Bottom Line: Signs of pan-retinal inflammation were not detected.Transferred lymphocytes were detected integrated in the spleen and in the retinal ganglion cell layer of recipient animals, albeit at very low frequencies.Furthermore, we observed cell-cell interaction between transferred T-cells and recipient microglia along with focal microglial activation in recipient eyes.

View Article: PubMed Central - PubMed

Affiliation: Department of Ophthalmology and Visual Sciences, The University of Iowa, Iowa City, 52242, IA, USA.

ABSTRACT

Introduction: Several studies have indicated that autoimmune and neuroinflammatory processes contribute to the neurodegeneration of retinal ganglion cells in human glaucoma patients and in animal models. To test the involvement of cellular immune processes in the pathophysiology of retinal ganglion cell degeneration in vivo, we carried out adoptive transfer experiments from two independent genetic mouse models of glaucoma into normal recipient mice.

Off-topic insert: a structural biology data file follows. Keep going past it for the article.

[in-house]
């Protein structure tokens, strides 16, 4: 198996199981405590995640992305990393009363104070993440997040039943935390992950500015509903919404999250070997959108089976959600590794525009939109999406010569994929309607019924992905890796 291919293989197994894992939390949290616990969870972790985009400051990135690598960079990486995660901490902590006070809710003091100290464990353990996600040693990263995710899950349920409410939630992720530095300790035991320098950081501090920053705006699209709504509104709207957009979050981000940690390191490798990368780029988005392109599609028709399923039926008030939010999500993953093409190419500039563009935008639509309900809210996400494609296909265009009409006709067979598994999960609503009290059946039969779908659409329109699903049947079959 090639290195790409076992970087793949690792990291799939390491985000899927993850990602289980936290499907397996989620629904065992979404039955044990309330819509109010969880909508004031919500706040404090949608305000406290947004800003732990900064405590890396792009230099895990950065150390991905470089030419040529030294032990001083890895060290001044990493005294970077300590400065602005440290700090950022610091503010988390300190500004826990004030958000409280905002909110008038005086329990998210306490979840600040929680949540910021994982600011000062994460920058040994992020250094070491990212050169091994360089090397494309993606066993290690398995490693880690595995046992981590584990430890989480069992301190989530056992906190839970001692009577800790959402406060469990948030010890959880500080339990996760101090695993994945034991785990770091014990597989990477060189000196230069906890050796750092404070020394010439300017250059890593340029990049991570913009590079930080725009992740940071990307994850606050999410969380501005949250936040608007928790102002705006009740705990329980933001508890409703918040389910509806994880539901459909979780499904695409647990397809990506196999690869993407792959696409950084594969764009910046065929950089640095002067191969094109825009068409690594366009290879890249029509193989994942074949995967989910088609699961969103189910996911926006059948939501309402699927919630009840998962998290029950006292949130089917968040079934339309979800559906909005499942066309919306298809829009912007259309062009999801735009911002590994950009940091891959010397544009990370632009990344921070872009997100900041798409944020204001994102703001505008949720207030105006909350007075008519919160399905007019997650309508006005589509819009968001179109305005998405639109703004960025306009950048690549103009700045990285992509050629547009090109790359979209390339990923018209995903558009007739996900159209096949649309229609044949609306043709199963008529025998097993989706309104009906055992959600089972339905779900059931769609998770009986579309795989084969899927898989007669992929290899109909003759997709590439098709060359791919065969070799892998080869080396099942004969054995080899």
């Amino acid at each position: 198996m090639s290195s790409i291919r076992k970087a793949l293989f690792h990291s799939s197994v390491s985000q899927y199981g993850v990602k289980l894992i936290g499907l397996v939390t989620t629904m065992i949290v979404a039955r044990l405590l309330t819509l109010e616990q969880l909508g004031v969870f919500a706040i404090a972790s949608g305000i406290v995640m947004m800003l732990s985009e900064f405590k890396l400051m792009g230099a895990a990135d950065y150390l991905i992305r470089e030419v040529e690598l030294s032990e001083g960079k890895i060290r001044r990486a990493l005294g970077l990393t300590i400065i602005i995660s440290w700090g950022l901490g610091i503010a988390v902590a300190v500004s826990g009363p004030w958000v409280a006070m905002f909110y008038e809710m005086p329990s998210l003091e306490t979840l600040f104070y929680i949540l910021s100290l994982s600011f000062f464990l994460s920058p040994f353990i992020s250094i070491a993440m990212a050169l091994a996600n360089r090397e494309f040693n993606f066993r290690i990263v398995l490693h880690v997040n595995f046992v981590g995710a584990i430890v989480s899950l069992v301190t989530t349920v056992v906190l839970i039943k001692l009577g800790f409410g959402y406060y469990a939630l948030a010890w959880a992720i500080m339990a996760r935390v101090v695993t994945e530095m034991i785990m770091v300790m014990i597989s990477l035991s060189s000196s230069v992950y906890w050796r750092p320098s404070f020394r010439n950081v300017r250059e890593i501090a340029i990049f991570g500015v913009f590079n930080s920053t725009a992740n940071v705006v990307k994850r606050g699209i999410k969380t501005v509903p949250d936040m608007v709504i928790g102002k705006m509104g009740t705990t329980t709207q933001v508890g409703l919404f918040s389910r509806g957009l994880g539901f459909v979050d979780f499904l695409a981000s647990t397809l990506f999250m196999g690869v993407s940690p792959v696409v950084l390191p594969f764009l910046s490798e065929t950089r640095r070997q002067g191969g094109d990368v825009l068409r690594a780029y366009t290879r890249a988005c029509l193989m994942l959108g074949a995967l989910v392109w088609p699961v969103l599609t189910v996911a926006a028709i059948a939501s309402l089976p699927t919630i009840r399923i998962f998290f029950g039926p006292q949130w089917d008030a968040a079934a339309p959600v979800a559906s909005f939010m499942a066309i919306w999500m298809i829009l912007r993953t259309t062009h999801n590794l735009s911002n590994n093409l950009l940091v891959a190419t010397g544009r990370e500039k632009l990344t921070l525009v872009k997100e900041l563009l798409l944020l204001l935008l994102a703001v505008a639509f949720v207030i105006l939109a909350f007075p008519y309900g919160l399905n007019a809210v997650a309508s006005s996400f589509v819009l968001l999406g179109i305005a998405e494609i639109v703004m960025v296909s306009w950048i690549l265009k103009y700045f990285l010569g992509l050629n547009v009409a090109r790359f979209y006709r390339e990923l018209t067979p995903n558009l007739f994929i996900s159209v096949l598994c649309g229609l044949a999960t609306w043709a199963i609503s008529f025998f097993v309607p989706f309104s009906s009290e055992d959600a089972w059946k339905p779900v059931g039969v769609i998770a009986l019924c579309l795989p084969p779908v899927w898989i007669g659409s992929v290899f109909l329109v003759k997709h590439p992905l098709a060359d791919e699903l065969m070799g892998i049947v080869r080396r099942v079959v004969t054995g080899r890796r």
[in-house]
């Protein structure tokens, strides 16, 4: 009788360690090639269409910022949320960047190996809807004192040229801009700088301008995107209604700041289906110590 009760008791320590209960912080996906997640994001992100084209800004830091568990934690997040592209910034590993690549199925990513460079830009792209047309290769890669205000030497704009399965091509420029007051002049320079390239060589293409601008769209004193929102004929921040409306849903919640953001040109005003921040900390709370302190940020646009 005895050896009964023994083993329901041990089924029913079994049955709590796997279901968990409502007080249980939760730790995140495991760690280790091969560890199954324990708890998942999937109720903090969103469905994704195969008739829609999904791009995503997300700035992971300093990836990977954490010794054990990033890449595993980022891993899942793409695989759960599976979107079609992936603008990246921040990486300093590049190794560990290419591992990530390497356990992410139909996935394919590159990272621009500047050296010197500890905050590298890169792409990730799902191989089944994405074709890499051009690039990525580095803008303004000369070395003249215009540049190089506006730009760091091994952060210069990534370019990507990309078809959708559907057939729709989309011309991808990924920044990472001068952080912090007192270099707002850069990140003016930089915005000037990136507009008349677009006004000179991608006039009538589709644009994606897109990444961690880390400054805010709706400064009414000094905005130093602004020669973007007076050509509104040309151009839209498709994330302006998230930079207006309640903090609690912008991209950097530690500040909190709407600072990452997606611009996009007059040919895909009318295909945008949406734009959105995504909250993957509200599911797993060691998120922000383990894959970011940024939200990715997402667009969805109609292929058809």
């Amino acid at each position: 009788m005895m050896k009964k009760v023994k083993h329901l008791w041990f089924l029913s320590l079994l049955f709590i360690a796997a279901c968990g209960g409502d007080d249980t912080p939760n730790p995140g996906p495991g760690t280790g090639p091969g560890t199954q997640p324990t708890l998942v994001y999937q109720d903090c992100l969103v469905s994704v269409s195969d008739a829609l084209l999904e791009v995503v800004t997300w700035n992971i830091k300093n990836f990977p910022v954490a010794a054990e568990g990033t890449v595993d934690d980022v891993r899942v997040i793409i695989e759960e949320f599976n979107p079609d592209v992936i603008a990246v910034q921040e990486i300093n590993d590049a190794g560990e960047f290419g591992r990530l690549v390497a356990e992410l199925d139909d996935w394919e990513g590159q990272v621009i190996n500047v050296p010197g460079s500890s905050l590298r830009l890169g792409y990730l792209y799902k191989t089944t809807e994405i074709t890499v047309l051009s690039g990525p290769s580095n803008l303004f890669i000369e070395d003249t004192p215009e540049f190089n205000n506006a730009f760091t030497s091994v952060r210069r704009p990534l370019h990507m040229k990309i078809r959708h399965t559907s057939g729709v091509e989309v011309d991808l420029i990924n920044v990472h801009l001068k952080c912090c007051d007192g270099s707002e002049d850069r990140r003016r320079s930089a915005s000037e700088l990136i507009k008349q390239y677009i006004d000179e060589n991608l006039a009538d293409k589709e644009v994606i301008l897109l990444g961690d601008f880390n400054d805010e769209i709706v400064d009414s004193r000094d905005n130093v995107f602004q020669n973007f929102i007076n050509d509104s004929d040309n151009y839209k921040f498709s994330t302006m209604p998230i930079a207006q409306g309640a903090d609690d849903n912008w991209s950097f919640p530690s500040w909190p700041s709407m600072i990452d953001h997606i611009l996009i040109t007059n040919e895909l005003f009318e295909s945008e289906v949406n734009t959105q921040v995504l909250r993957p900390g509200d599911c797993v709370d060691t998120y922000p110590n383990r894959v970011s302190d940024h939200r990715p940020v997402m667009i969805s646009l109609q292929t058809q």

Results: Our findings indicate that transfer results in a progressive loss of retinal ganglion cells and their axons despite normal intraocular pressure in recipient mice. Signs of pan-retinal inflammation were not detected. Similar findings were obtained following transfer of isolated T-lymphocytes, but not after transfer of splenocytes from immune deficient glaucomatous mice. Transferred lymphocytes were detected integrated in the spleen and in the retinal ganglion cell layer of recipient animals, albeit at very low frequencies. Furthermore, we observed cell-cell interaction between transferred T-cells and recipient microglia along with focal microglial activation in recipient eyes.

Conclusion: This study demonstrates that the pathophysiology of glaucomatous degeneration in the tested animal models includes T-cell mediated events that are capable of causing loss of healthy retinal ganglion cells.

No MeSH data available.


Related in: MedlinePlus